Thursday, May 27, 2010

Unused Property

ACHD owns a lot of property in Ada County. It was acquired over the years, and is still being acquired, when roads were widened. Much of it is not needed for future rights of way. ACHD staff is working through this inventory and is slowly but surely assessing which properties are surplus, which will be appraised and which will be offered for sale in the near future. However, there are a lot of property records to go through and clean up.

Later this summer, 8 more properties will be offered at auction and if they are not successfully sold, then they will continue to be on the market.

This still leaves a lot of property. If you are interested in a piece of land and find that ACHD owns it, you can accelerate the surplussing process by calling Chanon Romo, our Supervisor of Right of Way at 387-6275. Chanon also is in charge of leasing our property as well. There are many houses and office spaces which could be leased at very competitive prices. And every property sold or leased returns dollars to the taxpayers so it's in everyone's best interests to move on this area.

ACHD has a lot of vacant parcels, some big and some small. Many have access to water. Wouldn't it be great if they could be used as community gardens? ACHD has to maintain these parcels to keep them looking nice or at least decent. How much nicer would they look if they were used to grow vegetables and flowers. If you wish to pursue this idea, give me a call at 866-4068 or e-mail me at

Thursday, May 20, 2010

Smile, You're on Candid Camera

ACHD has a network of cameras at various intersections around Ada County. In fact, you can view the various intersections on line. What you can't do, of course, is actually manipulate those cameras to see different views or closer or further away. That is a function of ACHD's traffic management center.

About three months ago, ACHD Commissioner's signed an agreement with the Ada County Sheriff's Office to allow the Ada County Dispatch Center to control the ACHD cameras after hours. The Sheriff felt this would be a valuable tool for them to provide enhanced law enforcement to the community.

Turns out they have some good examples of how using the cameras helped Ada County citizens.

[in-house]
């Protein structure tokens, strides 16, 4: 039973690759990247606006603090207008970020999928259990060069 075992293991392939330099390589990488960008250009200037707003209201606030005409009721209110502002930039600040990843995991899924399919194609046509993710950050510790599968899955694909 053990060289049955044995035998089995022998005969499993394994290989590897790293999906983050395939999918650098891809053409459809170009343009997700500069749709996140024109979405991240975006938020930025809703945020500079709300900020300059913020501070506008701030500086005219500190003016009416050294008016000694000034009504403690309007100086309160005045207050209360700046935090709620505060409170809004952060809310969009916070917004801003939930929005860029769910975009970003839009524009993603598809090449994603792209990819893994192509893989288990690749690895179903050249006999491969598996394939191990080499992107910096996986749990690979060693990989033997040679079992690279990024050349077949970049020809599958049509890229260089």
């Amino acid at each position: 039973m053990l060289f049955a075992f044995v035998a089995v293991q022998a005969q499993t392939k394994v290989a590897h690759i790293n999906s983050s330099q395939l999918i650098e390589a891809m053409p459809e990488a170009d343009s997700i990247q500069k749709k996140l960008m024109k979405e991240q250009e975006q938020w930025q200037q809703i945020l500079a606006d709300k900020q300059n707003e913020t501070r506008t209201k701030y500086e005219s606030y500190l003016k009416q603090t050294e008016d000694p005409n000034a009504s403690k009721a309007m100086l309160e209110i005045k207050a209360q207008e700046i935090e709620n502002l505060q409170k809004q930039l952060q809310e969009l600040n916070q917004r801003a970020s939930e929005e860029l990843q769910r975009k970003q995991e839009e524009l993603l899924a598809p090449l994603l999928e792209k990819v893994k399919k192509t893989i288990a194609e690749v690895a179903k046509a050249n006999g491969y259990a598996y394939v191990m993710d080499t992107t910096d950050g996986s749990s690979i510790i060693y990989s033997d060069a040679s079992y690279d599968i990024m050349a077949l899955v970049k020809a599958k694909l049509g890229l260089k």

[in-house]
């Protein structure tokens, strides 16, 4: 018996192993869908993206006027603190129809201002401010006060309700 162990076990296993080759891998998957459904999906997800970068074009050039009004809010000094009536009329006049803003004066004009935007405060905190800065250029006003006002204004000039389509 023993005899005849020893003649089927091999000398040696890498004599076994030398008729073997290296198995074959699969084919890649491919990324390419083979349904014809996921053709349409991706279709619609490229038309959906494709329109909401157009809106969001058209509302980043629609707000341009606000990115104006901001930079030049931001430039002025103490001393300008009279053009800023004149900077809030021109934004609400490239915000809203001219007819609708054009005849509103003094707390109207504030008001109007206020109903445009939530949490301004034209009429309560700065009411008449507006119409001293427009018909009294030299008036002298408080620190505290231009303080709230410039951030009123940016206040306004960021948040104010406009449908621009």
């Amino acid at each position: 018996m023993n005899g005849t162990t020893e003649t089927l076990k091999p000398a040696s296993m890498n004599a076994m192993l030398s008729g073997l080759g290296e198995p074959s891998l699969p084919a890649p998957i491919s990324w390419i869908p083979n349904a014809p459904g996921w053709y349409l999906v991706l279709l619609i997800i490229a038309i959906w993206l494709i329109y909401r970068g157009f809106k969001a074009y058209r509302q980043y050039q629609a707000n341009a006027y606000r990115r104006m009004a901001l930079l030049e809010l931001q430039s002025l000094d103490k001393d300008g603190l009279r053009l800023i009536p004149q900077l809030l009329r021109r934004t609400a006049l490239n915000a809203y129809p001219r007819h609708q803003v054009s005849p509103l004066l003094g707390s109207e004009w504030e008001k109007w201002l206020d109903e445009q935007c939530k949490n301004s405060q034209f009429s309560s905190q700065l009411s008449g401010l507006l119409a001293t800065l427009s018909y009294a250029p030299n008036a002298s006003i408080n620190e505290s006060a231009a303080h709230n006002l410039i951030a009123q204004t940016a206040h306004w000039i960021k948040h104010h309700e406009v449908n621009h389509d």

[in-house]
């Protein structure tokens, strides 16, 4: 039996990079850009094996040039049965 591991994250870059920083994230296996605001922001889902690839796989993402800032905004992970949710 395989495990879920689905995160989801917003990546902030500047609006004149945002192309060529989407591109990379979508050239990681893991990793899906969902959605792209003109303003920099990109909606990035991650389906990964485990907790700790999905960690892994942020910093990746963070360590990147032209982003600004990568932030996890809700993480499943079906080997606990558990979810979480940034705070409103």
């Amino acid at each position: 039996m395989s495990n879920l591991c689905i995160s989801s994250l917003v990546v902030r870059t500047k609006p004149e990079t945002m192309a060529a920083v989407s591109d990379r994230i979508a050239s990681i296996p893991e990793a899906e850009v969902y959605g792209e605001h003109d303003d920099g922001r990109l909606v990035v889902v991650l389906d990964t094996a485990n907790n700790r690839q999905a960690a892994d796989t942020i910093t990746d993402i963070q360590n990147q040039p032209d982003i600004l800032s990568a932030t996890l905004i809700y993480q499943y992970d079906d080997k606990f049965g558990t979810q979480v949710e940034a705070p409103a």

Dispatchers witnessed a 3 on 1 battery in progress in front of one of the Boise downtown bars (a regular occurrence I understand). Dispatch was able to send the Boise Police Department during the incident who made the arrests and got the victim to the hospital.

Someone torched the old East Junior HS building recently. The dispatchers, using the cameras were able to direct the Boise Fire Department and call for extra help. This allowed dispatcher's to help the firefighters by having not only the audio, but the video as well.

There was a foot pursuit near St Luke's Hospital. Since we don't have helicopters in the Boise area, dispatchers followed the pursuee by camera and was able to help the police make the arrest.

It's nice that the taxpayers are getting their dollars stretched through cooperation.

If you run across a malfunctioning traffic signal, you can report that signal to I prefer however, to call the traffic management center directly at 387-6190. If the signal has the new controllers in place, oftentimes the signal can be restored instantaneously.

NOTE: If you used to have blog alerts and haven't been getting them lately, you'll need to sign up again. With the change in blog address, the blog alert has not kept up. Sorry for any inconvenience.

Thursday, May 13, 2010

A New Director for ACHD

As you might know, ACHD will be getting a new director next year. Jay Schweitzer, the longest serving director ACHD has ever had (I think), is retiring in February 2011. Jay announced his retirement months ago to give the organization plenty of time to find a suitable replacement.

The Commission will be discussing the process in the coming week/s. It will be a national search so the word from personnel is that the process will be long and convoluted. Plus, with the economy the way it is, there is anticipation that there will be gazillions of applications.


However, I have some very rigid opinions on the whole thing. Elections for 2 commissioner seats will be held November 2010. Any time frame should include the possibility of new commissioner's participation in the selection of a new director. While this might make for interviews, and they can be by phone to begin with, over the holidays or soon thereafter, so be it.